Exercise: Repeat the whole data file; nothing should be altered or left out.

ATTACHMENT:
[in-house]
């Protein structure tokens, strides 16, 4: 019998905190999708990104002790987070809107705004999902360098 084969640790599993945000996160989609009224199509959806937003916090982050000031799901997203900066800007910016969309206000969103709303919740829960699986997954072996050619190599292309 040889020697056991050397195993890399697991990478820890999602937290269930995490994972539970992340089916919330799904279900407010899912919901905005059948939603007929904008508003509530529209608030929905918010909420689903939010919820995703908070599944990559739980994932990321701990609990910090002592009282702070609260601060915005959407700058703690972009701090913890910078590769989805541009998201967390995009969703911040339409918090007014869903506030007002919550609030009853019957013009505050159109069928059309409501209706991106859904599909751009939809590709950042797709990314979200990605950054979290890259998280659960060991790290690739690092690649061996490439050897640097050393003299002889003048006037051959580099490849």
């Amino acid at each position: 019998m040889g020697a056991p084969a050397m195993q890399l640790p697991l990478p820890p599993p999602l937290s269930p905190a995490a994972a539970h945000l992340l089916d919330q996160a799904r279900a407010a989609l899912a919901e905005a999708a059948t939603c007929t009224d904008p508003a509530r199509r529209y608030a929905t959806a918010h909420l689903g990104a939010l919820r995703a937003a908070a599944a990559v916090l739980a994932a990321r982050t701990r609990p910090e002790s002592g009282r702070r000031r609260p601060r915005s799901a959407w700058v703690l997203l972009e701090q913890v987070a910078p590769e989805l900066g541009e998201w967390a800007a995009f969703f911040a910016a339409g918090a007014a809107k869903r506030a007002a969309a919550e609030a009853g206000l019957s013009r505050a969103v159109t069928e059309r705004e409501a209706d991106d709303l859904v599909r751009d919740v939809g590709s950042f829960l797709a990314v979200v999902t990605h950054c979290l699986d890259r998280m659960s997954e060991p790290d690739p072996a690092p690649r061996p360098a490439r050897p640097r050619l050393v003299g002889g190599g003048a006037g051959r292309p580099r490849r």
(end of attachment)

[in-house]
């Protein structure tokens, strides 16, 4: 019998905190999708990104002790987070809107705004999902360098 084969640790599993945000996160989609009224199509959806937003916090982050000031799901997203900066800007910016969309206000969103709303919740829960699986997954072996050619190599292309 040889020697056991050397195993890399697991990478820890999602937290269930995490994972539970992340089916919330799904279900407010899912919901905005059948939603007929904008508003509530529209608030929905918010909420689903939010919820995703908070599944990559739980994932990321701990609990910090002592009282702070609260601060915005959407700058703690972009701090913890910078590769989805541009998201967390995009969703911040339409918090007014869903506030007002919550609030009853019957013009505050159109069928059309409501209706991106859904599909751009939809590709950042797709990314979200990605950054979290890259998280659960060991790290690739690092690649061996490439050897640097050393003299002889003048006037051959580099490849």
């Amino acid at each position: 019998m040889g020697a056991p084969a050397m195993q890399l640790p697991l990478p820890p599993p999602l937290s269930p905190a995490a994972a539970h945000l992340l089916d919330q996160a799904r279900a407010a989609l899912a919901e905005a999708a059948t939603c007929t009224d904008p508003a509530r199509r529209y608030a929905t959806a918010h909420l689903g990104a939010l919820r995703a937003a908070a599944a990559v916090l739980a994932a990321r982050t701990r609990p910090e002790s002592g009282r702070r000031r609260p601060r915005s799901a959407w700058v703690l997203l972009e701090q913890v987070a910078p590769e989805l900066g541009e998201w967390a800007a995009f969703f911040a910016a339409g918090a007014a809107k869903r506030a007002a969309a919550e609030a009853g206000l019957s013009r505050a969103v159109t069928e059309r705004e409501a209706d991106d709303l859904v599909r751009d919740v939809g590709s950042f829960l797709a990314v979200v999902t990605h950054c979290l699986d890259r998280m659960s997954e060991p790290d690739p072996a690092p690649r061996p360098a490439r050897p640097r050619l050393v003299g002889g190599g003048a006037g051959r292309p580099r490849r």